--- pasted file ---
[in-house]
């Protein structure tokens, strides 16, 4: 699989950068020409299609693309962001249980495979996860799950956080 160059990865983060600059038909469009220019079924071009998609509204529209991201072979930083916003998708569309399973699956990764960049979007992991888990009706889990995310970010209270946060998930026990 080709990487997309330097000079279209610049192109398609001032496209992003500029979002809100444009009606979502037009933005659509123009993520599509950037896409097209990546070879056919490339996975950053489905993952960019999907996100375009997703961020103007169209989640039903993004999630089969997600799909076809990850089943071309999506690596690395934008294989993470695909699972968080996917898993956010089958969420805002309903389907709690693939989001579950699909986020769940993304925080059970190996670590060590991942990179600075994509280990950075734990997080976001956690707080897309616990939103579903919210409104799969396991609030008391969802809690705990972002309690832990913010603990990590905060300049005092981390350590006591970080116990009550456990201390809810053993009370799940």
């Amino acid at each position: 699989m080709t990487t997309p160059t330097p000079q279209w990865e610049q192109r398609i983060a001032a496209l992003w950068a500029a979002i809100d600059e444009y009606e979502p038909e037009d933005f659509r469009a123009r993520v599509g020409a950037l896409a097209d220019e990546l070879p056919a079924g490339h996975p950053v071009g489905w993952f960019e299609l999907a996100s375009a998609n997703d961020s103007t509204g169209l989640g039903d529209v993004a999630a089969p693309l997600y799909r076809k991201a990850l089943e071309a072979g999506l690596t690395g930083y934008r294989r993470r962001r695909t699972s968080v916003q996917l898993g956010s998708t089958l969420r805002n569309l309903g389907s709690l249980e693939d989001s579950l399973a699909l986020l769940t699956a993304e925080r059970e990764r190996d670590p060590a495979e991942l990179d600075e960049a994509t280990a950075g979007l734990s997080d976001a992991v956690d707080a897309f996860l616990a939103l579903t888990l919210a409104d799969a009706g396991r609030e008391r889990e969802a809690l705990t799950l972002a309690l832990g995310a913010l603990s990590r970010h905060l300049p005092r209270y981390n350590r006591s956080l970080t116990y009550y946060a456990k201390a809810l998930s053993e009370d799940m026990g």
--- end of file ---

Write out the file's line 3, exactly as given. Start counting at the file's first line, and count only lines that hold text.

């Amino acid at each position: 699989m080709t990487t997309p160059t330097p000079q279209w990865e610049q192109r398609i983060a001032a496209l992003w950068a500029a979002i809100d600059e444009y009606e979502p038909e037009d933005f659509r469009a123009r993520v599509g020409a950037l896409a097209d220019e990546l070879p056919a079924g490339h996975p950053v071009g489905w993952f960019e299609l999907a996100s375009a998609n997703d961020s103007t509204g169209l989640g039903d529209v993004a999630a089969p693309l997600y799909r076809k991201a990850l089943e071309a072979g999506l690596t690395g930083y934008r294989r993470r962001r695909t699972s968080v916003q996917l898993g956010s998708t089958l969420r805002n569309l309903g389907s709690l249980e693939d989001s579950l399973a699909l986020l769940t699956a993304e925080r059970e990764r190996d670590p060590a495979e991942l990179d600075e960049a994509t280990a950075g979007l734990s997080d976001a992991v956690d707080a897309f996860l616990a939103l579903t888990l919210a409104d799969a009706g396991r609030e008391r889990e969802a809690l705990t799950l972002a309690l832990g995310a913010l603990s990590r970010h905060l300049p005092r209270y981390n350590r006591s956080l970080t116990y009550y946060a456990k201390a809810l998930s053993e009370d799940m026990g």